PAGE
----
The notion of “honoring” lies at the heart of the mascot issue. Schools and institutions that use mascots or branding that invoke Native themes or names insist that their intentions are to honor whatever culture the mascot or branding is drawn from. And yet, that culture or family often finds offense in how the honor is portrayed. The caricature inherent in the concept of mascot can only superficially defended as honoring. The attachment of a heroic name to a product that that individual would not have used or endorsed personally, or that represents an affront to the Native culture at large, cannot truly be defended as anything more than exploitation under the guise of free speech.

Yet, how can the enthusiast defend their portrayal of the culture they are seeking to acculturate themselves into unless steps are taken to ensure that it is done with deliberate imitation of that culture and its traditions? Regalia, personal accouterments, and cultural artifacts should be carefully researched to ensure the authenticity to the culture from which they are supposed to be drawn. Anything else trends toward caricature.

From a different perspective, if the enthusiast understood what it really means to live as an Indian person in the modern world we might be more reluctant to try to assume that identity. But then, since we are not actually Indian persons, we are shielded from that reality. We can choose to be unaware of current affairs in Indian country, preferring rather to cling to a perceived persona rooted in history, or we can choose to contribute to the culture we desire to emulate.

How many of us really stand with Standing Rock in a tangible way? The legal fallout for the Water Defenders is far from over. How many of us even know about the Peace Village of the Ramapough? How many of us have any idea of what is occurring among the People we claim to belong to? This is another aspect of honoring a culture–being aware of the current affairs of that nation and being proactive toward them whenever possible. Honor the People by providing for their common good; that is the way of it.

When Hobby Becomes Lifestyle

My pretendian journey began with an interest in exploring my wife’s supposed family Native heritage. We joined ourselves to an inter-tribal group and then to a Lenape “nation”. This was followed, in turn, by other “nations” and groups until my wife had had her fill and largely moved on to other, more familial, matters.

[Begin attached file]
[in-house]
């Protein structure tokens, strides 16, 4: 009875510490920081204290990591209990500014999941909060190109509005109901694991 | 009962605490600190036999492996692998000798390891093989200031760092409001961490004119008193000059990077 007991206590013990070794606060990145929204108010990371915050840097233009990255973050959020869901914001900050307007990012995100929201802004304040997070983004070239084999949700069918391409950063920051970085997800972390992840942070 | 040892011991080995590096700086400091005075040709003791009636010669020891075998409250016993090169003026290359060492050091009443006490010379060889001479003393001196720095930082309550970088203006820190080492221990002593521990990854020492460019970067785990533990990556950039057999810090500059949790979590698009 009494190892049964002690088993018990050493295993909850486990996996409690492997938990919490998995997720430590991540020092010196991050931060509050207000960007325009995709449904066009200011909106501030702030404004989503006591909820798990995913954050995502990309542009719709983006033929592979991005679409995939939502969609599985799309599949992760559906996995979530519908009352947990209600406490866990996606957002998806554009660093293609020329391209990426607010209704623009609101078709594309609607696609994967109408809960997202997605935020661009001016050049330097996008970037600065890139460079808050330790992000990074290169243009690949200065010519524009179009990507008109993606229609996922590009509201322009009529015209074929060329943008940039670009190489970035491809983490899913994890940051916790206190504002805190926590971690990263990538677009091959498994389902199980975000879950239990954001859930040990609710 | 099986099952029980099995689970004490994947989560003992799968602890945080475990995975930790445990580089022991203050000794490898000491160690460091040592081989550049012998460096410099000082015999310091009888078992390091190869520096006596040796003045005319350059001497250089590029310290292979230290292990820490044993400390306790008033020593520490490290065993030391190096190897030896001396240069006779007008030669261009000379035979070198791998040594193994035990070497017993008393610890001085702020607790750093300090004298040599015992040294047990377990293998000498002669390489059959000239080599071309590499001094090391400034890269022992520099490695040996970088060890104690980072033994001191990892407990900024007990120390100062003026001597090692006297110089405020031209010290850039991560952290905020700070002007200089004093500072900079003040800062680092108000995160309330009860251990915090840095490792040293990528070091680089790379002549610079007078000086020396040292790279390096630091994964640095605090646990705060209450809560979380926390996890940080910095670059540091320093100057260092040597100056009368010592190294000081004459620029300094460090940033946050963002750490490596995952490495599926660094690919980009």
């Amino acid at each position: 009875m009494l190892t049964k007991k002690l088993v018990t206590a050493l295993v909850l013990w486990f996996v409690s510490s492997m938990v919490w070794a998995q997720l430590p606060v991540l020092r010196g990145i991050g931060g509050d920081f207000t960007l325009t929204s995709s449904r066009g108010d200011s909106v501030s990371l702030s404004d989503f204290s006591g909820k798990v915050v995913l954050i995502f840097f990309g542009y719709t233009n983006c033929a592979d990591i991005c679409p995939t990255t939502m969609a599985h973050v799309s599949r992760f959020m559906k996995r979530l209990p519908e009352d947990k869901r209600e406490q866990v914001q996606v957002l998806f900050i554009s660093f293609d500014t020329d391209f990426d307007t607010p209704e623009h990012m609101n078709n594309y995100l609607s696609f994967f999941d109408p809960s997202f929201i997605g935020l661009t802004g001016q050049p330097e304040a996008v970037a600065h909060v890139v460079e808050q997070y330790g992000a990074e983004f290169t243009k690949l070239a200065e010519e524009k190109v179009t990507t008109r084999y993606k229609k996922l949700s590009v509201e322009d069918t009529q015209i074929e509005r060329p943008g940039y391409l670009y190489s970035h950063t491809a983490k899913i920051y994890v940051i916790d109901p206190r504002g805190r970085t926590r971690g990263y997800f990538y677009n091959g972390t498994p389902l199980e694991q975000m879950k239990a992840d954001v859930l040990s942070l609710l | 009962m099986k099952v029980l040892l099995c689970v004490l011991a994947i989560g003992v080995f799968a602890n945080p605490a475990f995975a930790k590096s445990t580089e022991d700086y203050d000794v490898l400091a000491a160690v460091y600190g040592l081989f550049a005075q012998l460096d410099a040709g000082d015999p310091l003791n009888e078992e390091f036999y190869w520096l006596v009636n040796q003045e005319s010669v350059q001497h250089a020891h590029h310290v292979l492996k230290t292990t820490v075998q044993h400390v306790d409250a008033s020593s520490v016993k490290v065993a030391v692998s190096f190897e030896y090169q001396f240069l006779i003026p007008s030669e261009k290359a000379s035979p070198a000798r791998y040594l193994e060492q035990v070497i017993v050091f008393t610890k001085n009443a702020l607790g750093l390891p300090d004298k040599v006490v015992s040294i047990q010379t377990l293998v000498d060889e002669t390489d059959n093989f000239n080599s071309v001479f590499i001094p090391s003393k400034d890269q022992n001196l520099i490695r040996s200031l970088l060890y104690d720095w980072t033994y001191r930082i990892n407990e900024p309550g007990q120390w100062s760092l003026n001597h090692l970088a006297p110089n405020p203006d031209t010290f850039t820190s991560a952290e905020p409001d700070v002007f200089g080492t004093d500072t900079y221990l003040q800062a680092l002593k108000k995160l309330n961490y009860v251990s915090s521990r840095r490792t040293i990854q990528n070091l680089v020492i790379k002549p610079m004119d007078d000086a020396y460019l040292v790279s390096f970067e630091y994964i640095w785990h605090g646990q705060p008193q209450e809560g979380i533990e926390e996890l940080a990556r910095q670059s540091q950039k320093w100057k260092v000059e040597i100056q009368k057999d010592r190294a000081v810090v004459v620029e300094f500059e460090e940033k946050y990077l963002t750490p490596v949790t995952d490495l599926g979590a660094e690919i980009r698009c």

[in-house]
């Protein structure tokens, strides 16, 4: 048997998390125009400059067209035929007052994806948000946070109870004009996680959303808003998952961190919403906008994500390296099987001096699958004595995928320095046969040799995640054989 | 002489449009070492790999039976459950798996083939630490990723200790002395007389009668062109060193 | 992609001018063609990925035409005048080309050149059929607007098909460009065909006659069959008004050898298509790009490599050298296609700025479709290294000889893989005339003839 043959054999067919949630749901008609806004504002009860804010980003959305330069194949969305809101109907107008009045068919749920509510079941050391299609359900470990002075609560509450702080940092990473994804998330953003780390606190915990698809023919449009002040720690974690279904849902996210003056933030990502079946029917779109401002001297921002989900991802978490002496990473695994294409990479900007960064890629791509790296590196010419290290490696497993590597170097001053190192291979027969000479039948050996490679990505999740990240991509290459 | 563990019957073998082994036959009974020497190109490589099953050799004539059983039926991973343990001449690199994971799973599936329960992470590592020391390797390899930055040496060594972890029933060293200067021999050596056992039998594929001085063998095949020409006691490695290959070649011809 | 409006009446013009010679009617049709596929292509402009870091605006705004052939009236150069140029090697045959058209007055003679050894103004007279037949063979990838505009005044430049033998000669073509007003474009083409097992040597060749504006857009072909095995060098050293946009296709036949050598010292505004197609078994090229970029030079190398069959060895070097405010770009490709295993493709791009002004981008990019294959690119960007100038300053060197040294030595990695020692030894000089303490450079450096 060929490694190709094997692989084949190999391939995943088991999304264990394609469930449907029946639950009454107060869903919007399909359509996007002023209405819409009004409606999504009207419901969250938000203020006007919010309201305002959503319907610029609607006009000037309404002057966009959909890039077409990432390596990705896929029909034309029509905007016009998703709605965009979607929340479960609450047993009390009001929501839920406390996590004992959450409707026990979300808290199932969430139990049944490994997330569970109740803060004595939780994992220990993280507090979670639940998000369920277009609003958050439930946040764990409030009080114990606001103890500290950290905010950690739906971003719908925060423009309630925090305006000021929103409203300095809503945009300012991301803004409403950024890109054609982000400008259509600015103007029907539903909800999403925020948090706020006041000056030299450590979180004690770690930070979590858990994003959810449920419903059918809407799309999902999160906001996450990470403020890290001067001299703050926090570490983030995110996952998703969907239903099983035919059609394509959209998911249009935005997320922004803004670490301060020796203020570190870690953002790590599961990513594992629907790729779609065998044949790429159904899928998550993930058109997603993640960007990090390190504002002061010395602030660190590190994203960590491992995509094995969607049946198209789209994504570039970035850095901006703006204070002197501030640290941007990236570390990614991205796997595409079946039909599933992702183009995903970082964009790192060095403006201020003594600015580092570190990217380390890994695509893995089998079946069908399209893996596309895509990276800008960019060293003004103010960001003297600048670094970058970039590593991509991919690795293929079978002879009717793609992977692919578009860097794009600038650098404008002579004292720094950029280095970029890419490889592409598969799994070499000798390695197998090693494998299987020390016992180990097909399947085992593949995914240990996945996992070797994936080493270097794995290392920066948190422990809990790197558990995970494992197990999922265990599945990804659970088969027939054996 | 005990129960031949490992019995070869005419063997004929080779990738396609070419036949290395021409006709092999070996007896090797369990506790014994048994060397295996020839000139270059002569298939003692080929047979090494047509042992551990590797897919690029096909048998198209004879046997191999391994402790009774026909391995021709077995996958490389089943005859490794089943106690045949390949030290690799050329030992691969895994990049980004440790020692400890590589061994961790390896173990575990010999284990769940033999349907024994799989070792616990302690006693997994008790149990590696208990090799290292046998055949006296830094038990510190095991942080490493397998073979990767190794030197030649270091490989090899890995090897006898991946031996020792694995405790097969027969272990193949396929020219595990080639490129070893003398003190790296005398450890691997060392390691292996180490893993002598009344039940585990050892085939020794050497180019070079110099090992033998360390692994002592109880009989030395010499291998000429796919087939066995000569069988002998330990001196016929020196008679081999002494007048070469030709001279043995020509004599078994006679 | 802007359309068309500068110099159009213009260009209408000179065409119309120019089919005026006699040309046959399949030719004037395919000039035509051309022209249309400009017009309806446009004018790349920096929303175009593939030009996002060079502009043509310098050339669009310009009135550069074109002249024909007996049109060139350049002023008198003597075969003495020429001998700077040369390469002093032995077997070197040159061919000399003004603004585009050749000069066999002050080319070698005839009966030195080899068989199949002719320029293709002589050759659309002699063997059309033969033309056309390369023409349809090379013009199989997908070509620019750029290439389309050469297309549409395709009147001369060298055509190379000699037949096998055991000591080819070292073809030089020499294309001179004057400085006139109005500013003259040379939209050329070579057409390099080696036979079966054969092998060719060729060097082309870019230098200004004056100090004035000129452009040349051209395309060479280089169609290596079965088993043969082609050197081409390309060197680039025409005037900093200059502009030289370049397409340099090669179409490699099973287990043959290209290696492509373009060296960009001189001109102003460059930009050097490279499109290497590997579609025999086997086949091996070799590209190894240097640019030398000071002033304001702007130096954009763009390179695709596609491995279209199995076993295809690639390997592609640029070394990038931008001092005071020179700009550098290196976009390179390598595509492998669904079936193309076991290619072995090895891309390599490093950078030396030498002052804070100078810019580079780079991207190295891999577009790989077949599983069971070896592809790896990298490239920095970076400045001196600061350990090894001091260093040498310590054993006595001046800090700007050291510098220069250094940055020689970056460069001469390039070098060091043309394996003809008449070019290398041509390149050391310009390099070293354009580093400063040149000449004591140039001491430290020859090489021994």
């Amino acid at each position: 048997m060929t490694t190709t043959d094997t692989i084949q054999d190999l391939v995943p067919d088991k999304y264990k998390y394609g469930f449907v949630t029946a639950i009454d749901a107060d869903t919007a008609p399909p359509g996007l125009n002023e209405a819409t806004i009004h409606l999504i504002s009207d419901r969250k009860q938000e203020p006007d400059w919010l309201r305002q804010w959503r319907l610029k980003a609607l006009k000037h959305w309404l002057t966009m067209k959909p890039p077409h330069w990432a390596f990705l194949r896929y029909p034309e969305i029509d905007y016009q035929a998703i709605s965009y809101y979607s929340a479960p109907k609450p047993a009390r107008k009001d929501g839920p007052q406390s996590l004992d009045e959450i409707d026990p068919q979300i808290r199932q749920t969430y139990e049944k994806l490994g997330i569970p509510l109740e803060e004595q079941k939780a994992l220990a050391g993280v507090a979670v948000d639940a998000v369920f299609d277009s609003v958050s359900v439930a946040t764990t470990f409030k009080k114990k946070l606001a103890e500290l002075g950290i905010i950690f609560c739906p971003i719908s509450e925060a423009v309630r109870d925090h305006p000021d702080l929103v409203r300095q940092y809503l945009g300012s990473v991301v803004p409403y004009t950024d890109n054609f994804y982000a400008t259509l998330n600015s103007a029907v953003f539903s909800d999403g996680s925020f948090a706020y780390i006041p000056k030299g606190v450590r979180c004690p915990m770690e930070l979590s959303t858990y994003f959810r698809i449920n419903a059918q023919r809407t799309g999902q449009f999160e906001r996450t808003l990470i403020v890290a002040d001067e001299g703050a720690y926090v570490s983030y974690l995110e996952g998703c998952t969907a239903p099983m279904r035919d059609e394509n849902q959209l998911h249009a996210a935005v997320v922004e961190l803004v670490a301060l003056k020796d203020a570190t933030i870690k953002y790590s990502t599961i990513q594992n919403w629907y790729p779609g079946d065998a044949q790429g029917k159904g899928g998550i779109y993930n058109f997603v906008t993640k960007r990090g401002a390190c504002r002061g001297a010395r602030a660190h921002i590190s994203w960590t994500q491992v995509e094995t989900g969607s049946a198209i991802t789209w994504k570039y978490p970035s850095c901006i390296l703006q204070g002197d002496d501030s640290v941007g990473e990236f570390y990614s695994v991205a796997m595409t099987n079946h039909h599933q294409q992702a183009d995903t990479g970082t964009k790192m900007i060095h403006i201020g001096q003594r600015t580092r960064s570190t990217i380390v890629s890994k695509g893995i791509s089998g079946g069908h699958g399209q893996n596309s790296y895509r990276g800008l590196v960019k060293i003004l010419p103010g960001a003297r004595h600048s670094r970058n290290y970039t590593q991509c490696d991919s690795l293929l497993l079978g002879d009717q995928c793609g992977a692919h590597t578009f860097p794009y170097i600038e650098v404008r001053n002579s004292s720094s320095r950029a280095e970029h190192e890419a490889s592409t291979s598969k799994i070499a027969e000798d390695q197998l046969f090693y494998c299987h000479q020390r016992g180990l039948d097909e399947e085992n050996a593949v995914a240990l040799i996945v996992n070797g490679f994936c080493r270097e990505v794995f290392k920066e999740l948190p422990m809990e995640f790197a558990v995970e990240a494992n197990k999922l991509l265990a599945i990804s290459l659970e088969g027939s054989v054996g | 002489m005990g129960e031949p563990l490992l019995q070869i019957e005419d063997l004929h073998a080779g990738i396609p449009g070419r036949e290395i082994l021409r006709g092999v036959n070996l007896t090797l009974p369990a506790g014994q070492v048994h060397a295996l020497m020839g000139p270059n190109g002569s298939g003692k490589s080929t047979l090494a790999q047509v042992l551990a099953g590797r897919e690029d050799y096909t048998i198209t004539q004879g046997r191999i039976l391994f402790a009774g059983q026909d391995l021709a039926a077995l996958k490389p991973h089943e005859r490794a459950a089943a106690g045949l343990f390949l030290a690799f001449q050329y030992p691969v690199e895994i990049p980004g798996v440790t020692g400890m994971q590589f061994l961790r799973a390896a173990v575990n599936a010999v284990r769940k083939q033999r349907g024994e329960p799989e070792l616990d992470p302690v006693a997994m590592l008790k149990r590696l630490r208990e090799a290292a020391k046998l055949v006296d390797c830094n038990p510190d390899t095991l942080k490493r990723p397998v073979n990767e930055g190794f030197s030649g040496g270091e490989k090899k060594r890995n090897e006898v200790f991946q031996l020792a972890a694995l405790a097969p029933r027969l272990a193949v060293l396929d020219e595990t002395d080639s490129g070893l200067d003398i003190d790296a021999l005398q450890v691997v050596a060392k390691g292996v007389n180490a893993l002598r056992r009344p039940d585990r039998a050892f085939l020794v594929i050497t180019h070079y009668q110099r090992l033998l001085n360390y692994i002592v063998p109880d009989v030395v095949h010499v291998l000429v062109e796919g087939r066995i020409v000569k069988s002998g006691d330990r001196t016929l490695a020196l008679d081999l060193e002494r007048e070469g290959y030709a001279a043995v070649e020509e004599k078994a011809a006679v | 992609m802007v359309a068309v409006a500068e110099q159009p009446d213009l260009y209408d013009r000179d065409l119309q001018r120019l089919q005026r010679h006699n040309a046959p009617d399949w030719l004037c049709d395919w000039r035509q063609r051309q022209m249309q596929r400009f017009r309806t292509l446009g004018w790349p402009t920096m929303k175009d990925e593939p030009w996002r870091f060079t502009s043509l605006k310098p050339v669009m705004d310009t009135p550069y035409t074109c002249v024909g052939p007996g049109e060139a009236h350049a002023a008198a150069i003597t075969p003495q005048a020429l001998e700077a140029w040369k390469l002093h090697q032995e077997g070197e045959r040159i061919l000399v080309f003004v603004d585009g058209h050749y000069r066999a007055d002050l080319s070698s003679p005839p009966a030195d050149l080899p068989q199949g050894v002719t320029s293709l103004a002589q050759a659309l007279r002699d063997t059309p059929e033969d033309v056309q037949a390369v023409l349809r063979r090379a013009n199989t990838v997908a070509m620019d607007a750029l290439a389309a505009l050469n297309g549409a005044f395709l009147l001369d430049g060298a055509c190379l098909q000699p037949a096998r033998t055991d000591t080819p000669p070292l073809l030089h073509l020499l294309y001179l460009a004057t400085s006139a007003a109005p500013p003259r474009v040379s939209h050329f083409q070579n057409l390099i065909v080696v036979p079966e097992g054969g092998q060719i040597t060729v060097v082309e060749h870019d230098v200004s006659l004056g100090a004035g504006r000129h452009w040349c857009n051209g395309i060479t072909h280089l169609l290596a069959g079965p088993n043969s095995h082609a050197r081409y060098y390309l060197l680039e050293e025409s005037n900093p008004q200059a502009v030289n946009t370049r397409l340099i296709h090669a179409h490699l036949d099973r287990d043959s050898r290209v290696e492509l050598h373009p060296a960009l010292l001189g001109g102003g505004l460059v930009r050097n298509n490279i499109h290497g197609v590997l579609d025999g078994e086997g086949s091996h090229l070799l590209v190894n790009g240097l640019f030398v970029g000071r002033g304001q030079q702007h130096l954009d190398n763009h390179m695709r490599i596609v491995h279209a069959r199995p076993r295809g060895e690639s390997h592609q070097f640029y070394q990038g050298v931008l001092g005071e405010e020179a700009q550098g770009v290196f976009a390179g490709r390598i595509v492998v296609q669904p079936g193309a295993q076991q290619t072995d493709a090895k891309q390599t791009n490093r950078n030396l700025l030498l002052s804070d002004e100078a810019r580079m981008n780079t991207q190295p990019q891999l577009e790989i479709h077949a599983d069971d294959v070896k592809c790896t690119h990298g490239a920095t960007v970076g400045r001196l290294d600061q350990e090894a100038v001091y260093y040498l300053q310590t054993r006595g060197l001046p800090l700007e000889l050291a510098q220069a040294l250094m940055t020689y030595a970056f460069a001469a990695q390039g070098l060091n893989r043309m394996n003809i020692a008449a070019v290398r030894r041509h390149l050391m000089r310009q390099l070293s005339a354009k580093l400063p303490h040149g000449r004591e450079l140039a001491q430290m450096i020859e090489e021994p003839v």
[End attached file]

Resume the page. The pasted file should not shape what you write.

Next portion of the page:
But I couldn’t let go. I continued to attend powwows and tell stories. For a little while, my wife and I continued to educate at a local exhibition and frequented another inter-tribal association. But, gradually, we stopped participating in the local pretendian community.

So, I turned to Internet oriented Native activities, e.g. forums and chat groups. I developed and maintained friendships with various Native people across the country. And I continued to study. I attempted to learn a dialect of the Lenape language. I was drawn to Native life like a magnet.

There comes a point in your journey where a casual interest becomes a driving passion and then becomes a lifestyle. I found resonance in the Native mindset and spiritual traditions. I learned and practiced ceremony for myself. I learned to listen more than speak. And I continued to study.

Finally, there comes a day when you realize that you don’t remember how to be anything other than a pretendian. It is fully integrated into your being. I cannot return to the person I was 20 years ago. I don’t see the world in the same way. Hopefully, I have lost much of the colonizer mindset I was raised with. Prayerfully, my ambitions are turned outward to helping others more than myself.

I still periodically attend a local powwow. This is not because of any allegiance to or affinity for the host organization, but because I have an innate need to dance in the circle and feel the heartbeat of the drum. Given the opportunity, there are several powwows and events that I would like to attend at least once; a bucket list, if you will.

I recently received an ongoing opportunity to tell stories and educate locally, periodically throughout the year. This encourages me to continue to study and research, so that I do not find myself numbered among those I have been calling out on this blog!

I have developed a driving ambition to give of myself to the Native community, regardless of any prevailing attitude. I have been given a vision of how I can integrate myself into the Native community, not by force, but by service and active participation.

The Native lifestyle and mindset is no longer a pursuit of curiosity; a hobby, a weekend diversion. It is the major part of who I am and how I view the world around me. It colors my being and consumes my non-professional time. It is my passion. Call me pretendian if you must; my spirit camps among the People.

God Is Red – Point Taken